On the ground, one can see that the corn stalks in the West Agro fields are very tall, with rich, bright green leaves showing. They’re ready for harvesting. Your eyes get lost trying to see the end of the cultivated land — in Ukraine, the fields are endless. Ninety percent of what Kobeluch’s men have planted is corn, while 10% is wheat. In charge of operations is Nazarii Garasim, a 28-year-old Ukrainian. Elegant, tall and smiling (despite everything), he recounts another problem: “We have to keep the corn where the wheat that we haven’t sold is stored.” That is, in the storage elevators, which are the most important place in an agricultural company, and the target of Russian missiles. These silos — like those attacked by Moscow in the Port of Izmail last week — can hold up to 85,000 tons. From there, the wheat is loaded onto the trucks and sent to the western border. But if the grain doesn’t sell quickly enough, there’s no room for the new crops, which are either harvested late, or they rot.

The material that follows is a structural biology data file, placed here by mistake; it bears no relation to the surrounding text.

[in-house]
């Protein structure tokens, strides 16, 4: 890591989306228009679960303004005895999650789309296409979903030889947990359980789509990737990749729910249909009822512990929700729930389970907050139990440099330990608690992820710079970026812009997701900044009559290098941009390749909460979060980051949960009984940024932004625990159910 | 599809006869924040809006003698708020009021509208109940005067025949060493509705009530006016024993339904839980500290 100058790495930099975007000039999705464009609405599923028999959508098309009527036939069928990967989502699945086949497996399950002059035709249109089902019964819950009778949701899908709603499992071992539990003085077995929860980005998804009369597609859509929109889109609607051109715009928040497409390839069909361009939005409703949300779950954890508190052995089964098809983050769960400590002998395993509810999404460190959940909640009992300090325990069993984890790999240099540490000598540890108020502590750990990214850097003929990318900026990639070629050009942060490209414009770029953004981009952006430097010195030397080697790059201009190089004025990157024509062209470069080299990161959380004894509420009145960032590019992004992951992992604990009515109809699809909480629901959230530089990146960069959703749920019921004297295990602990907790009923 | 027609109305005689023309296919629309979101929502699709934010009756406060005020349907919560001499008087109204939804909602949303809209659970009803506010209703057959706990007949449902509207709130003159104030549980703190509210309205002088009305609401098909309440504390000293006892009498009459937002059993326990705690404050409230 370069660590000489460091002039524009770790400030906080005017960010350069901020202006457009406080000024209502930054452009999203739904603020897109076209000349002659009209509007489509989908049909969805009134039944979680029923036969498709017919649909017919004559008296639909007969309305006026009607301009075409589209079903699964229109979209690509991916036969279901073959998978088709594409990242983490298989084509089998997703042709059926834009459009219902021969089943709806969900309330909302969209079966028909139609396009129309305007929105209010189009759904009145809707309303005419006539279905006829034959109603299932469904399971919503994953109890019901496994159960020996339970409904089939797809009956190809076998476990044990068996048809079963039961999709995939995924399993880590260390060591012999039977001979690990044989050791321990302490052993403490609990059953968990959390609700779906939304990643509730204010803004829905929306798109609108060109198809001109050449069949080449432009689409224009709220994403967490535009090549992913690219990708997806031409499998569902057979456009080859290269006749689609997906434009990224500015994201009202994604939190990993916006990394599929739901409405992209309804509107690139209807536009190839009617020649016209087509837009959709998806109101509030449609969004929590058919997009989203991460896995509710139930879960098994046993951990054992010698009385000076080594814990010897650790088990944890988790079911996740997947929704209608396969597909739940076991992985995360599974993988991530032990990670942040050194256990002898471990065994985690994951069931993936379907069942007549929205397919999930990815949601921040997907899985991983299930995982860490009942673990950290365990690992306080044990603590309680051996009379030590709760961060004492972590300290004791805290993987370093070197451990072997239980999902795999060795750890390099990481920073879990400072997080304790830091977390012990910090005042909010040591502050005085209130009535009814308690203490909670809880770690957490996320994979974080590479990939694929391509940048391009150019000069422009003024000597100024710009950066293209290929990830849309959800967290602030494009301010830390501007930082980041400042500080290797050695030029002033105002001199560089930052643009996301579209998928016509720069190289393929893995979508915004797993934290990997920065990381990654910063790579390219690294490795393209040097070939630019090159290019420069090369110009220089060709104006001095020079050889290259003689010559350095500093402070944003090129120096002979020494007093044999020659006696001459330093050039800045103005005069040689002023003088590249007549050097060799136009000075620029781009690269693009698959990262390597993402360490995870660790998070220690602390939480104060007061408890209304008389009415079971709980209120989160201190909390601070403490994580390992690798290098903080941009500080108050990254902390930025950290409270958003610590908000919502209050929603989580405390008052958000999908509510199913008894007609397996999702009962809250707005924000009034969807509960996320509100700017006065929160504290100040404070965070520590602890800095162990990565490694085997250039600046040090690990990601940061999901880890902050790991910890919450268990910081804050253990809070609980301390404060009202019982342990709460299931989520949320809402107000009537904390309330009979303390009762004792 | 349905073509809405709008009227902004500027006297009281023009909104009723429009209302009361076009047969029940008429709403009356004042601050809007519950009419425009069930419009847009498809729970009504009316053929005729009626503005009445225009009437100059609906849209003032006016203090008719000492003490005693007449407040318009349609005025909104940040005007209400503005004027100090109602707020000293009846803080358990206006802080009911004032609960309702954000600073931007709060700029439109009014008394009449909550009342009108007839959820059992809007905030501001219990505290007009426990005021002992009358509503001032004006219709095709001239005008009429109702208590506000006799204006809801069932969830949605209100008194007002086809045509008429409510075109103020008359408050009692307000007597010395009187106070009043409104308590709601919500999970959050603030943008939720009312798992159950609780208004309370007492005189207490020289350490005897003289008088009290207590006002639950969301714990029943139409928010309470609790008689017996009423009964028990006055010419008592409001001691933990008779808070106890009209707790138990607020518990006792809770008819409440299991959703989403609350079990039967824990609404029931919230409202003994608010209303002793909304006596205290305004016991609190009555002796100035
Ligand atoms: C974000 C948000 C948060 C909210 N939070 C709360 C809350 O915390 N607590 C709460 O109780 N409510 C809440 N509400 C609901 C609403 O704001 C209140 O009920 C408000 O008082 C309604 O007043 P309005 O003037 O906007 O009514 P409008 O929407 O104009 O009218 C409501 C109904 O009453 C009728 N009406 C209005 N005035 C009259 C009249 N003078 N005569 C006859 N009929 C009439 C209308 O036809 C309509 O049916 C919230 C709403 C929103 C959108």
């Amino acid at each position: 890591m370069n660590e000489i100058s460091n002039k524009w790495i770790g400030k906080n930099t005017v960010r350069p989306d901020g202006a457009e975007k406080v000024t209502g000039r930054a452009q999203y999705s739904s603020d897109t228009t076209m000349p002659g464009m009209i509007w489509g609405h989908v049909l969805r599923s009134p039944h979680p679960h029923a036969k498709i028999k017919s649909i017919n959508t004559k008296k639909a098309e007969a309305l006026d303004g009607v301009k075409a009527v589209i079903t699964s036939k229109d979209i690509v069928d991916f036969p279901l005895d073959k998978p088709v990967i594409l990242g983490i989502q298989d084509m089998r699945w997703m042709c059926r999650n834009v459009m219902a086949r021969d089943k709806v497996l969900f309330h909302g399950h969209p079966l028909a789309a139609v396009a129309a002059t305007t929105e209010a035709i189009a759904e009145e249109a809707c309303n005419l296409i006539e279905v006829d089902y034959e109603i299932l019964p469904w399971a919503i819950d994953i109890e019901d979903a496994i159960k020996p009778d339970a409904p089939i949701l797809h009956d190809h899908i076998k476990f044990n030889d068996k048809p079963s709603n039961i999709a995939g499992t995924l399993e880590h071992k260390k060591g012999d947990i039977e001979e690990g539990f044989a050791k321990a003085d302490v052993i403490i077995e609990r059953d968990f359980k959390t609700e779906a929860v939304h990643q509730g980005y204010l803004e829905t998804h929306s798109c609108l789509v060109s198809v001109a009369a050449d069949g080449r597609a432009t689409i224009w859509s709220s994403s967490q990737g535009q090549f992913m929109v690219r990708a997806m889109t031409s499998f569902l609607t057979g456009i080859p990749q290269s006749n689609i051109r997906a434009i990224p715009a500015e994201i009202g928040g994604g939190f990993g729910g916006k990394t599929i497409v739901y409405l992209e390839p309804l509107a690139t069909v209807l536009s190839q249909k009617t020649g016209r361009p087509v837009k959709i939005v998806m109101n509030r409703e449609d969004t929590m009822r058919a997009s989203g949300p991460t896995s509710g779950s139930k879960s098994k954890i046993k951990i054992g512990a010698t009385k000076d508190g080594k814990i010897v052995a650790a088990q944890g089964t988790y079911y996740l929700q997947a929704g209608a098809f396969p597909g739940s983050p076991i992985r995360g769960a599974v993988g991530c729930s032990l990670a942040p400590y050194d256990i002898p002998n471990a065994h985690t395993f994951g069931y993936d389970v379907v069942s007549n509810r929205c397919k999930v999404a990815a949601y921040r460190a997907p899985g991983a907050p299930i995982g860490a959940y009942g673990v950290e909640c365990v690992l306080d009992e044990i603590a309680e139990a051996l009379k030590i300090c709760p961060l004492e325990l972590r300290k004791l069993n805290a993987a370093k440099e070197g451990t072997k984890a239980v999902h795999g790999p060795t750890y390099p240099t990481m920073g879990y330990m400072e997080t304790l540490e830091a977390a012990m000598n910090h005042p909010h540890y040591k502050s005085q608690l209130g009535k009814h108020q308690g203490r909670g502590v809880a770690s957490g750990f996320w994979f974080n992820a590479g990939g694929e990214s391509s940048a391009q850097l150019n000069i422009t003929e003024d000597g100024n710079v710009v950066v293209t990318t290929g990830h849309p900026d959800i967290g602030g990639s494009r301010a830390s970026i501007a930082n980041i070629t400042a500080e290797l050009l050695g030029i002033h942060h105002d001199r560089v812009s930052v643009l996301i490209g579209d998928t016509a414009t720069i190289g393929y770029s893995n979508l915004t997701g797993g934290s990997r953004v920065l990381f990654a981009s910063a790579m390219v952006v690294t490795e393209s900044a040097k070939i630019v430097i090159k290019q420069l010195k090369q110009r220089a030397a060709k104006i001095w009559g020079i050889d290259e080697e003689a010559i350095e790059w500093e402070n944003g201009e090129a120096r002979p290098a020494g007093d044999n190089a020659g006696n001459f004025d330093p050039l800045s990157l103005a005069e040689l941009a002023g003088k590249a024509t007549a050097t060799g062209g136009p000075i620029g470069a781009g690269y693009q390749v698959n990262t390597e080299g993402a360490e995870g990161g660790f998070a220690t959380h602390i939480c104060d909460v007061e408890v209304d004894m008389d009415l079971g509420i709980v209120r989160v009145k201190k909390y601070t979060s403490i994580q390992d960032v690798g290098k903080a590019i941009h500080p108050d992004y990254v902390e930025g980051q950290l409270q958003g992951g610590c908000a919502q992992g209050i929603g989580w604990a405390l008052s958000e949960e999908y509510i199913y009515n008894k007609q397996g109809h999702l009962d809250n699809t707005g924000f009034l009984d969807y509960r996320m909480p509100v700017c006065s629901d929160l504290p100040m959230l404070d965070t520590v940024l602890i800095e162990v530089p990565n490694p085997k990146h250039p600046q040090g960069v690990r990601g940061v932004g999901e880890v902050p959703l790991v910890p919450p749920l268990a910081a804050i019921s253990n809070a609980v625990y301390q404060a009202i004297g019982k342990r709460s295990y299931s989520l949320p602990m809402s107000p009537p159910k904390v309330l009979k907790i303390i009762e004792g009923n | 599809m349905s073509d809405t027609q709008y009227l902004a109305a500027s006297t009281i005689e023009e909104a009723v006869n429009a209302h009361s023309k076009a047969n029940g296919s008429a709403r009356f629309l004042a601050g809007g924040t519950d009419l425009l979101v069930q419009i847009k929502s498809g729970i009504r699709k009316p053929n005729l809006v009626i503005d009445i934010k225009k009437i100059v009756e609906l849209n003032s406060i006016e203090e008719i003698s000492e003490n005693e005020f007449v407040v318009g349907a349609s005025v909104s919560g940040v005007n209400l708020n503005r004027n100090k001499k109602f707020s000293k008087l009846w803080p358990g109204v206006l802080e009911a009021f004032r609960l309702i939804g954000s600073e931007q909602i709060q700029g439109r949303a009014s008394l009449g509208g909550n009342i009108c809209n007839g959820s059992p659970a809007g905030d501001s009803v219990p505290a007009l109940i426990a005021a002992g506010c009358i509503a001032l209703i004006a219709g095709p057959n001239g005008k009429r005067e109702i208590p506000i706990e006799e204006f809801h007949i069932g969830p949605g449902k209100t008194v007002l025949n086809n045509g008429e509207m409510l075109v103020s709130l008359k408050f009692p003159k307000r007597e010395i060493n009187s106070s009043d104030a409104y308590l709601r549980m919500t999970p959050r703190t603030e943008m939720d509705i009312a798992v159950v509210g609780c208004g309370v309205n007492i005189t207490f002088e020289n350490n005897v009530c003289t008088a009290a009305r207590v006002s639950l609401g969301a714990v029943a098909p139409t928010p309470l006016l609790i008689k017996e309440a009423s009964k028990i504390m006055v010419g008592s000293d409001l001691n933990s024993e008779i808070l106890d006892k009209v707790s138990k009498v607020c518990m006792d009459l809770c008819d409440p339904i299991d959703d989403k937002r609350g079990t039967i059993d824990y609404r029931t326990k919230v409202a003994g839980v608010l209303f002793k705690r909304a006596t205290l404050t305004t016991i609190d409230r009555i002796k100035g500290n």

The agreement between Ukraine and Russia — brokered by Turkey in July 2022 — allowed cargo ships carrying grain to leave the Odesa terminals, following inspections by Ukrainian, Turkish, Russian and U.N. officials. This laborious process was very slow at times — according to UCAB data, this past July, only 292,000 tons were exported through this channel. Each time the pact was set to be renewed, Moscow showed hesitation, claiming that the contents of the agreement weren’t being complied with, or demanding that the sanctions be lifted. And then, 20 days ago, Russia left the table completely.